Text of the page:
Do you guys realize that the Biodiversity Heritage Library, one of the most successful digital cultural heritage projects ever launched, was built at the Missouri Botanical Garden?

BHL is a grant magnet. It can easily accommodate millions of dollars in public and privately funded digital science and digital humanities projects. It's a global treasure closely tied to one of St. Louis' greatest strengths.

As it ballooned up in capacity and status, the institutional commitment from the garden fell behind. In fact there was never really any support at all. For the past few years, BHL has been headquartered at the Smithsonian while it's technical team remained in St. Louis. The technical team was never funded by anything but grants and finally one day the grants stopped being perfectly chained together and there was a funding gap. Now St. Louis has lost the whole thing. It has all moved to the East Coast.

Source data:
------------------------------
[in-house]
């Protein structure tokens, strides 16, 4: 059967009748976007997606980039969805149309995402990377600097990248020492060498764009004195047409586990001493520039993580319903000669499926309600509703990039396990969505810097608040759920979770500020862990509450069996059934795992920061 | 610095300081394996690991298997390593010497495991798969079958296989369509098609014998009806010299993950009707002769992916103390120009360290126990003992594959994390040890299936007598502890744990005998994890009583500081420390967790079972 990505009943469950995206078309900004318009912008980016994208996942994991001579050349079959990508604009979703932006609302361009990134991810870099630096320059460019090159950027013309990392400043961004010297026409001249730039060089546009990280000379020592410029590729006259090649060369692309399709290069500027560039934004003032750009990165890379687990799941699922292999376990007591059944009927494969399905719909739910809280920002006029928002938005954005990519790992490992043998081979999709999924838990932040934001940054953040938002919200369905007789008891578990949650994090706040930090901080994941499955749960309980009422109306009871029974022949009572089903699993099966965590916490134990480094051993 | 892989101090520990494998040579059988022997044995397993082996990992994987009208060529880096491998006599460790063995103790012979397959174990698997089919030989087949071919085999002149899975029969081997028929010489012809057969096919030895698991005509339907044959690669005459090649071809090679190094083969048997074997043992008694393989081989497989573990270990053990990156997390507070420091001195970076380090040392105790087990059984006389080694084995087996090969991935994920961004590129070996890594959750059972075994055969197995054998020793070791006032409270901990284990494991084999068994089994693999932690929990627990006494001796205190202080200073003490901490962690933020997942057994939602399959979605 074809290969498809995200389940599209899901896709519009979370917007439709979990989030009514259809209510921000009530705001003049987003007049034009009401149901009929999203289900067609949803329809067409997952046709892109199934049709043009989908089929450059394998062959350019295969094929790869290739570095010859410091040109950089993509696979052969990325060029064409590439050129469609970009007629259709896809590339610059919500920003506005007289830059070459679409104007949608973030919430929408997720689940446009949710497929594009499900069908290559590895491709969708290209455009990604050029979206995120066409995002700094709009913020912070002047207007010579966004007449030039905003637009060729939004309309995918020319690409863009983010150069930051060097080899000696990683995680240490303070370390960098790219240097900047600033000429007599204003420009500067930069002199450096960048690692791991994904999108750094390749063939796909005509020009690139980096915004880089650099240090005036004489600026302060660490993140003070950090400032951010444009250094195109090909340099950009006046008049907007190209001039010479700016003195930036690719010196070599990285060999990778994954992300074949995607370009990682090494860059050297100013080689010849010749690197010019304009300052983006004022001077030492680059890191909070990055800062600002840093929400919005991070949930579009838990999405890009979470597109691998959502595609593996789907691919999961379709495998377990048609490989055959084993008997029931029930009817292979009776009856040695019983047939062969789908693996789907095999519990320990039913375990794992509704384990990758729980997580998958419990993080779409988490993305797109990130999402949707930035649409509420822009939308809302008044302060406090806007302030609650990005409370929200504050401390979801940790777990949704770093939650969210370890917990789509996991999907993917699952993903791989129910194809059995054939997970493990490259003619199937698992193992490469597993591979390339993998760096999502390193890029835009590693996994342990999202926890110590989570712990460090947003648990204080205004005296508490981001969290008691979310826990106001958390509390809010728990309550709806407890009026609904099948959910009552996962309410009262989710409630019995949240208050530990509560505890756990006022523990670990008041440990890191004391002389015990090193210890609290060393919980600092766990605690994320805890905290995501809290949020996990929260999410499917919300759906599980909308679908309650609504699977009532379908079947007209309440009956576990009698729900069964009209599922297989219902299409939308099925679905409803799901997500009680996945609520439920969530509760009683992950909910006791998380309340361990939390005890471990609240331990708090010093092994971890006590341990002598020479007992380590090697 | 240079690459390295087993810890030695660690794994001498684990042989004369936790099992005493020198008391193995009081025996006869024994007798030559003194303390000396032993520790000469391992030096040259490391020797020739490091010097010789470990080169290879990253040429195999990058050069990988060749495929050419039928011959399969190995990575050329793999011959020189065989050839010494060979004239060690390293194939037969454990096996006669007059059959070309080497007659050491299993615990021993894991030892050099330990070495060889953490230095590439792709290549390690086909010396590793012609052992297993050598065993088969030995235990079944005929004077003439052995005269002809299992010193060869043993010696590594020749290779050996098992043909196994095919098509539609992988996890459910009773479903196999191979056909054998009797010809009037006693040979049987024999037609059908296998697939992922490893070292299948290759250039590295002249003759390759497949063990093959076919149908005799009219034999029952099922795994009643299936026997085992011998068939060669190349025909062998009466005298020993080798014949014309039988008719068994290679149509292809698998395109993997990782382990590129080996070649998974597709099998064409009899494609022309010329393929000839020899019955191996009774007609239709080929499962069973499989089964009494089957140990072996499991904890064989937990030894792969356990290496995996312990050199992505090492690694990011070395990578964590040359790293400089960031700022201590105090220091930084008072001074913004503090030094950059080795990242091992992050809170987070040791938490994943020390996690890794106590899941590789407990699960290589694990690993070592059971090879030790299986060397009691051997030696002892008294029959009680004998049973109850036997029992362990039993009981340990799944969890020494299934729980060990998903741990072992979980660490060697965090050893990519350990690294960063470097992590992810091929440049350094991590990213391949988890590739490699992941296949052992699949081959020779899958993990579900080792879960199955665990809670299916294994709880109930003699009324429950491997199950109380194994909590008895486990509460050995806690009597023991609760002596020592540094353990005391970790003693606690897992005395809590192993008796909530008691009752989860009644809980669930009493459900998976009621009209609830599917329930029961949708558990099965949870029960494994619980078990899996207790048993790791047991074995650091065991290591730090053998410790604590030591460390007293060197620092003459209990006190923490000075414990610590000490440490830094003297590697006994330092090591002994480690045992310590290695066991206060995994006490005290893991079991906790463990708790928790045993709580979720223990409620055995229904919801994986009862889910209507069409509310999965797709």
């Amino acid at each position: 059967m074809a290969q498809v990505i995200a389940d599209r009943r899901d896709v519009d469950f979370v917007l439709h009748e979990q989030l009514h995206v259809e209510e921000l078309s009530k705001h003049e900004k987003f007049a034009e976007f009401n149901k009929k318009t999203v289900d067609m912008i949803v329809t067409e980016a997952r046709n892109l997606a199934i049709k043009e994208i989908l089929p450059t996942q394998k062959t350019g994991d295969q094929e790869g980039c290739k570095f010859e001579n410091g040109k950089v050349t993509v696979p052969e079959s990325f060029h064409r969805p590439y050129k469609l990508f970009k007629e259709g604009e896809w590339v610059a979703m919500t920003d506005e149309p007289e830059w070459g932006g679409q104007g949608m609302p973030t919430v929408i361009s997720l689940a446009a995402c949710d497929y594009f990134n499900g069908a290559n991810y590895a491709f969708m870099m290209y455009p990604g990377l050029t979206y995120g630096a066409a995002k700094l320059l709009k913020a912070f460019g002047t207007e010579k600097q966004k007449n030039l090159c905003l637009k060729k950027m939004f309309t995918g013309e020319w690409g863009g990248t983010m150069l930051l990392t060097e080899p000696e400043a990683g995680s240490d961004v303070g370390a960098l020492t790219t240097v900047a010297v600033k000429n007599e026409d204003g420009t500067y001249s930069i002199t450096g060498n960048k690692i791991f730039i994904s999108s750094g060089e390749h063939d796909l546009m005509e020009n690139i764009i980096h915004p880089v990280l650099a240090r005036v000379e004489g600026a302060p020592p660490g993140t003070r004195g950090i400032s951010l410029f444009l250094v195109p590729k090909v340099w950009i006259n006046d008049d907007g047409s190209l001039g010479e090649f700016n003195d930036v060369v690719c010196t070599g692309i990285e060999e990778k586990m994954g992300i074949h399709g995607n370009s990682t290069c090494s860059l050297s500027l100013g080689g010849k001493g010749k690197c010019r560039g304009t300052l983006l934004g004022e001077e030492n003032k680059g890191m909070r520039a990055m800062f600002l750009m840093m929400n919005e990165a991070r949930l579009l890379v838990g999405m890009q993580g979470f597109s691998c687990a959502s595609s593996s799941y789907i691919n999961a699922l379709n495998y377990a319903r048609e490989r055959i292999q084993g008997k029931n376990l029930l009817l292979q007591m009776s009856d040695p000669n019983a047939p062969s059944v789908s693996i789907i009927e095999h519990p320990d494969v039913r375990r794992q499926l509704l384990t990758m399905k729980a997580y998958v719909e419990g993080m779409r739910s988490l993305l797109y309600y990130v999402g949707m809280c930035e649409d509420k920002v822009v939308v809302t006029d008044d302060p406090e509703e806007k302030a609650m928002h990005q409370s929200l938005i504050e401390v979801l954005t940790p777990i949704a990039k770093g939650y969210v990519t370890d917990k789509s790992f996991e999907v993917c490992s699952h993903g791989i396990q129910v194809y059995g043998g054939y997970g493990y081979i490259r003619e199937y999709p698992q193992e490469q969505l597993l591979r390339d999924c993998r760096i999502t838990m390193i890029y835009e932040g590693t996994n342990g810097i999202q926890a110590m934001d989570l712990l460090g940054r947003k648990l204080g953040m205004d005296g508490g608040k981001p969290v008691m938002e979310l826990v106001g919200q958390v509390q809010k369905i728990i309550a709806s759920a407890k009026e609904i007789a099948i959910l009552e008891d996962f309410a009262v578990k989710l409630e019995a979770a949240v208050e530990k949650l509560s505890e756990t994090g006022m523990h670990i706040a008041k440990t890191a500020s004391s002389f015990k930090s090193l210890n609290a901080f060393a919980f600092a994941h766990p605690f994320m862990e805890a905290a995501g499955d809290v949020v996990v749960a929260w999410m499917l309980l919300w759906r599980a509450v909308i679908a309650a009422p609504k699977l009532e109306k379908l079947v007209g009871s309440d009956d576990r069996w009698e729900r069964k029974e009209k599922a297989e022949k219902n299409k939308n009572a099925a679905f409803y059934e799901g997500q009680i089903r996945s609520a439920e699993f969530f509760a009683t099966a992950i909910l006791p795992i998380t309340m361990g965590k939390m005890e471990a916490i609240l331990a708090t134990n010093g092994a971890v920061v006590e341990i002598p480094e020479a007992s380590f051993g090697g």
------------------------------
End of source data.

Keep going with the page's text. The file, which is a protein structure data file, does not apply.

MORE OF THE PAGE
http://blog.biodiversitylibrary.org/201 ... ector.html

As an observer of the cultural heritage sector in St. Louis, I feel that these sort of stories demand wider attention. If a timely donation could have been granted at any time in the past few years to secure this guy's job on a permanent basis, a massive international project could have been anchored in St. Louis. If his job were permanent, he could have leveraged his salary as cost share to bring in more grant projects and over time to develop and maintain equipment, infrastructure, and the staff of a soft money department.

In their time the garden's Tropicos and Botanicus projects were cutting edge. BHL was originally just a fork of Botanicus after all. Now look at Tropicos.org and tell me what kind of future you see for such a dated platform (which is heavily used).

This is but one example. To play in the grant funded technology sector, St. Louis needs solid anchors with hard money behind them. I'm sure I'll update this thread with other examples if this one interests anyone.